Despite the fact the most fans didn’t expect many points to be harvested from back-to-back home games against Chelsea and Spurs, the manner of the latest defeat seems to have left fans a little more gloomy than before (if such a thing were possible). Today we play West Ham United and with that at the forefront of our minds it seems quite apt that we take a look at past results and a player who lost his way at both clubs.
The gloomy feeling is no doubt partly a reflection of other results with teams threatening to spiral down towards the relegation mire managing to pick up some crucial points. Back to back wins for Crystal Palace certainly hasn’t helped things and we look a little marooned at the bottom, still in single point figures for the season. Even the most optimistic Mackem would say we need at least four points from forthcoming games against West Ham and Norwich, if not the full six.
That said things aren’t looking too great for West Ham either. After a decent start they have slid down the table scoring just twice in their last five games, picking up a solitary point and morale shattering defeats to Crystal Palace and Norwich alongside more expected losses to Chelsea and Liverpool. After facing us the Hammers have a League Cup Quarter final away to Spurs followed by Man Utd and Arsenal in the league before the Baggies visit Upton Park after Christmas.
Relegation six-pointer anyone?
The History Books:
So what’s our history like against the Hammers? Well, it’s pretty even with 31 wins and 32 losses (21 draws) but, as is often the case with Sunderland, the stats are distorted slightly by the fact that there was a time when we were brilliant. Sadly there are few still alive who remember those heady days, so if we look at the last 25 years the Hammers are well ahead having won around half the matches played between the two sides; 17 compared to our 11 wins (8 draws).
Our recent performances against the Hammers is excellent with the Lads unbeaten in the last four games, recording three wins, scoring 8 and conceding just the one goal. I wonder if there are any Sunderland fans reading this and not thinking, “Oh, we’re bound to lose then!”? Pessimism runs deep and, it has to be said, generally with good reason for us!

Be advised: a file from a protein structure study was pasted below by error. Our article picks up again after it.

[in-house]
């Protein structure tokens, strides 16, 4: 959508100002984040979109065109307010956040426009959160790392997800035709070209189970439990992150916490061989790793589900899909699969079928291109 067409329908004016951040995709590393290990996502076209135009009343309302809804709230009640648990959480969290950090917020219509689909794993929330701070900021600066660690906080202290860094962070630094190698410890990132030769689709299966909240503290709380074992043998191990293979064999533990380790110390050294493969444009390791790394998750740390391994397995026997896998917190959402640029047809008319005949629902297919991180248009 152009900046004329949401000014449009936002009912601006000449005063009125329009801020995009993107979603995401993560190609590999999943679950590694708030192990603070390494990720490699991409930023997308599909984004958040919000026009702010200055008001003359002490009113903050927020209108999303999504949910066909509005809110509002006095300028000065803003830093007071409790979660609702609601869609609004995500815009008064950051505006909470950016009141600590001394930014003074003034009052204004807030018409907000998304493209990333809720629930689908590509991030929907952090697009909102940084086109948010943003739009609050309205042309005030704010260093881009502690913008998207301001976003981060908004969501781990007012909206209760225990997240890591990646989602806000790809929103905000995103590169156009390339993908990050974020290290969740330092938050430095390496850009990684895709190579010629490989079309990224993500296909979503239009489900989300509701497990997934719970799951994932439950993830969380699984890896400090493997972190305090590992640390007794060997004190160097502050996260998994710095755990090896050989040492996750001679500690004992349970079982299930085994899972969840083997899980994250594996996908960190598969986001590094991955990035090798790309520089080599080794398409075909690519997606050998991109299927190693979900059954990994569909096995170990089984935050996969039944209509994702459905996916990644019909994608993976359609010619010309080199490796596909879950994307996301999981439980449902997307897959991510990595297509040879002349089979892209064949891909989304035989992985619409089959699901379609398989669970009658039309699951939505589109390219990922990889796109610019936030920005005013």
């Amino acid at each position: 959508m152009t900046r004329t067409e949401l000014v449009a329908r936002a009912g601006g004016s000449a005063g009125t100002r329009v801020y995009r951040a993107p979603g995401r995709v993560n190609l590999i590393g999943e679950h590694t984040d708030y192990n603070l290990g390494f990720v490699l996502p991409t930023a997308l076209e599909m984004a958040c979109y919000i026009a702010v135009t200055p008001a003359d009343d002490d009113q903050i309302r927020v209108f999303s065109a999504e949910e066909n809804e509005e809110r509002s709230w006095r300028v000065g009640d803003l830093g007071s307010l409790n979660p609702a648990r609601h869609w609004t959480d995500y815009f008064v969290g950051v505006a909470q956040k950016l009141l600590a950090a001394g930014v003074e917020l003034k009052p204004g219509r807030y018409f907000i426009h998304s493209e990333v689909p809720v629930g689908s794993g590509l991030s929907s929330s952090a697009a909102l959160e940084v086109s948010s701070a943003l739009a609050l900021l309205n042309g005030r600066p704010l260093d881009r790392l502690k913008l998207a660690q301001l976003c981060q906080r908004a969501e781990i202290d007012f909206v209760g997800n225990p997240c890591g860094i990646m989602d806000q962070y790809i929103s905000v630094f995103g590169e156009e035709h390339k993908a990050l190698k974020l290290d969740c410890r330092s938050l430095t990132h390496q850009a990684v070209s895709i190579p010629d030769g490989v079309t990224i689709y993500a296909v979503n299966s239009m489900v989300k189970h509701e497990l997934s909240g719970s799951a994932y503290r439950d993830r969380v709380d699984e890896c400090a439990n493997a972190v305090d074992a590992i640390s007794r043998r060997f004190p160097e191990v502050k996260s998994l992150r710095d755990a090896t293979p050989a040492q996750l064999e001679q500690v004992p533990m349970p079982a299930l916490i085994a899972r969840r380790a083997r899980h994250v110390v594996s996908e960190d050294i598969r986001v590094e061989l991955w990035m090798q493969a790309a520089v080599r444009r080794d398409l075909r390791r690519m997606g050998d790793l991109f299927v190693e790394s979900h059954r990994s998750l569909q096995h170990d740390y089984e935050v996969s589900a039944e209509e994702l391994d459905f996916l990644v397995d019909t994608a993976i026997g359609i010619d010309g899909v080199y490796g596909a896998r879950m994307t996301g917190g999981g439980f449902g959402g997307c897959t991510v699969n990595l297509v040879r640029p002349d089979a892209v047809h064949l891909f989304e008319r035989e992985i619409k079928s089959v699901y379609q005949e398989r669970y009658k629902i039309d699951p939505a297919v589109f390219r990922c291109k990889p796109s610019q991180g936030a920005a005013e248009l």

Whilst older generations might reminisce about Bryan ‘Pop’ Robson, when I think of players which link the two clubs together its George McCartney. Apart from anything else, it’s nice to think back to the days when we actually played with full-backs; you know, real ones, on the correct side too!
In his first spell for us, McCartney was the baby-faced left-back who established himself as a first team regular making 134 appearances between 1998 and 2006. Often featuring behind Hoolio on the left hand side, the two formed arguable the only productive left-sided combination post Michael Gray & Allan Johnston.
With Sunderland at our lowest ebb, and Sir Niall acting as manager, chairman and club saviour, an injured McCartney moved to West Ham in exchange for Clive Clarke, £50, a pack of cones and a dozen yellow bibs (or something like that). He took a while to establish himself in the West Ham team but did eventually become a regular under Alan Curbishley. However, McCartney was sold back to Sunderland after just two years when Keane brought him back to the SOL in 2008 and gave him a whopping 5 year contract. The move turned out to be a pretty dreadful one for all involved. After initially getting games under Keane, McCartney picked up a series of injuries once Steve Bruce had taken over and fell out of the first team picture. Keane himself departed the managerial post just a few months after McCartney signed and for Curbishley, the sale had even larger ramifications. Curbs claimed McCartney was the last of several players sold without his permission and resigned his post. The courts agreed and West Ham paid him £2.2million compensation, though, that sweetener has been somewhat soured by the fact that he has never managed in the 5 years since.
After a loan move to Leeds to regain some fitness, McCartney re-signed for the Hammers, initially on loan, in August 2011 before making the move permanent. Now 32, he started in the Hammer’s recent 4-1 defeat to Liverpool and may well start against the Lads on Saturday. He’s never quite hit the form of that first spell for the Lads and, though injuries have inevitably played a part, his career could be an example of the old saying ‘never look back’.